Were the Moabites Really All Bad?
- Emma Danzey Contributing Writer
- Updated Jan 18, 2022
The Moabite people are mentioned in the Bible 38 times. They were not known as godly people. Many instances in which they are mentioned are in a negative way and a warning to the people of God. To be a Moabite was not necessarily a good thing. However, we see the gracious sovereignty of the Lord using Moabites to accomplish His purposes. Today, we are going to answer the question, were the Moabites really all that bad?
Who Were the Moabites in the Bible?
Stephen Baker from Bible Study Tools shares, "The dark origin of these people is found in Genesis 19. After Lot and his two daughters escaped the divine destruction of Sodom and Gomorrah… Both daughters conceived sons by their father by getting him drunk. The son of the youngest daughter was named Ammon, father of the Ammonites. The son of the oldest daughter was named Moab, the father of the Moabites. These two half-brothers would become two powerful nations.”
Moabites lived in the land called Moab which was located between the Dead Sea and the Arabian desert. One of the most well-known stories from the Bible that included Moab is when Balaam told King Balak to cause God’s people to sin with sexual immorality and food given to idol worship. Unfortunately, the Israelites took the bait and sinned. They were punished with a deadly plague because of their choices (Numbers 31). Because of this, Moabites were not allowed to enter the assembly of the Lord.
Even with their ungodly culture and evil decisions, God still honored His promise to Lot in having the land of Moab as his possession (Deuteronomy 2:9). This shows us how the Lord is always faithful to us, even when we fail Him, His Word is always true. Deuteronomy 23:5 says, “However, the Lord your God would not listen to Balaam but turned the curse into a blessing for you, because the Lord your God loves you.” The Israelites were then warned not to be in alliance with Moab.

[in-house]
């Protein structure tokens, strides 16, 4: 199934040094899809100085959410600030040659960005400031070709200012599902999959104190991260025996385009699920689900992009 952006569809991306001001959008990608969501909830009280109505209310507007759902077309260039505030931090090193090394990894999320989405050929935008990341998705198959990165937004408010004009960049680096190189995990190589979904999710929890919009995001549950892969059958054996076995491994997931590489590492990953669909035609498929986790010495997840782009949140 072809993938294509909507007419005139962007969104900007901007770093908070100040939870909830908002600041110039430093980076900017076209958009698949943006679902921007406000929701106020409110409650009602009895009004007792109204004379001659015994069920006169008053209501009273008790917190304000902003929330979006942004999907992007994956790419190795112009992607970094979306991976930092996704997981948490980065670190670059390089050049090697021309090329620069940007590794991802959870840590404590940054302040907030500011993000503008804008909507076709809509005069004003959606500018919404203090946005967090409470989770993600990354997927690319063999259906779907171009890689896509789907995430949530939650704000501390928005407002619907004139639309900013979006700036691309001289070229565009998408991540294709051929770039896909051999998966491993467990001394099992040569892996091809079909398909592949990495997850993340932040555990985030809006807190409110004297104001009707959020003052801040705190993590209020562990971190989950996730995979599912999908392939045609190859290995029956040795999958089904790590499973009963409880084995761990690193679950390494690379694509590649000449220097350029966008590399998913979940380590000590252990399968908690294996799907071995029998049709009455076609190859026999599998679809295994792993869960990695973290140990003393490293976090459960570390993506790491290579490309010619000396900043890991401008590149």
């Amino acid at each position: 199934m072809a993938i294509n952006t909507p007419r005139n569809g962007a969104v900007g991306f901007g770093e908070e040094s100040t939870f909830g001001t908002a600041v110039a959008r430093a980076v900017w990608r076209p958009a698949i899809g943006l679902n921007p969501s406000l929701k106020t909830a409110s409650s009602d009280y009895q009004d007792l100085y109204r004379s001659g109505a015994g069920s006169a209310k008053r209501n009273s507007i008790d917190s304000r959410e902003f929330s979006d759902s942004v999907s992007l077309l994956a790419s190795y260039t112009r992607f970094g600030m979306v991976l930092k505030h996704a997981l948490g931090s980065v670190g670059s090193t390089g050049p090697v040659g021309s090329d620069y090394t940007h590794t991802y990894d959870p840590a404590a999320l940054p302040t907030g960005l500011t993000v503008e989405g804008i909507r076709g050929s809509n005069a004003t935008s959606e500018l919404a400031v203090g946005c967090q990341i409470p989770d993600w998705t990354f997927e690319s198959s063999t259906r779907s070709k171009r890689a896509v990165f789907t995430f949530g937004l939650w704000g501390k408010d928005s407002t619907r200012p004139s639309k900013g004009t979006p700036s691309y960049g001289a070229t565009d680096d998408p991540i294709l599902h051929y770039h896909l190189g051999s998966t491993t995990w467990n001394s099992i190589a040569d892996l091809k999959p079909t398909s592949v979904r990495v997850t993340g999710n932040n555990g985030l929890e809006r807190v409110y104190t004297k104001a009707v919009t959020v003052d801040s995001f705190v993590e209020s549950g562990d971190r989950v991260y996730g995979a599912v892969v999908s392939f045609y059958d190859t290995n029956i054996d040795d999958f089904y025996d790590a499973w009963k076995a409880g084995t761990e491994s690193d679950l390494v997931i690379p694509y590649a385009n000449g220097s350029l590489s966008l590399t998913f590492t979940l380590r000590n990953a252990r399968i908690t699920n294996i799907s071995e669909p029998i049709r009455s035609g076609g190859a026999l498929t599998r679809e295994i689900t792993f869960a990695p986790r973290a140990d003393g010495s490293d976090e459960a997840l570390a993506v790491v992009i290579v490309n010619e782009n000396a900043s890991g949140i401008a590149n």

Even after all of the sinful decisions from the Moabites, God still had great mercy. Jesus Himself came from a family connected with a Moabite. Ruth was in the genealogy of Christ.
Reverend Kyle Norman from Crosswalk shares, “Moab worshiped a different God than the Israelites. Whereas Israel worshiped Yahweh, Moab’s deity was known as Chemosh. This means that Ruth was a foreign woman and not part of the covenant people of God. Despite this, it is through Ruth that God’s covenant promise is furthered. We see this theme constantly in the Scriptures. God chooses “the foolish and the weak” to bless God’s people and establish God’s promises (1 Corinthians 1:27). Ruth is a prime example of this.”
Ruth was a Moabite woman who chose to dedicate her life to the God of Israel and follow her mother-in-law after the death of her husband. They moved to Bethlehem and God orchestrated for Ruth to meet and marry Boaz, a descendent of Salmon and Rahab. Boaz probably witnessed great mercy coming from a household with a mom who was a former prostitute. He then extended such great mercy by becoming the kinsman-redeemer of Ruth’s former husband’s legacy.
This whole story points to Jesus, our kinsman-redeemer. He took us from being outsiders in sin to being brought into His family. We are no better than the Moabites. We all have sinned and fall short of God’s glory. Yet, He chose to come and die for our sins and when we accept that gift, we enter into a relationship with Him.
Moab was known for their pride and idolatry. The final time we read about Moab is in Isaiah 16:14 says, “But now the Lord says: ‘Within three years, as a servant bound by contract would count them, Moab’s splendor and all her many people will be despised, and her survivors will be very few and feeble.’”
Who Did the Moabites Worship?
1 Kings 11:33 shares that the Moabites worshiped the god called, Chemosh. Bible Study Tools Dictionary shares, “Chemosh was the primary national god of the Moabites and Ammonites. The Moabites are called the "people of Chemosh" in the passage of Scripture that details the travels of the Israelites through Edom, Moab, and Ammon, ( Num 21:21-32 ). During the reign of Solomon worship of Chemosh, along with that of other pagan gods, was established and promoted in the city of Jerusalem.”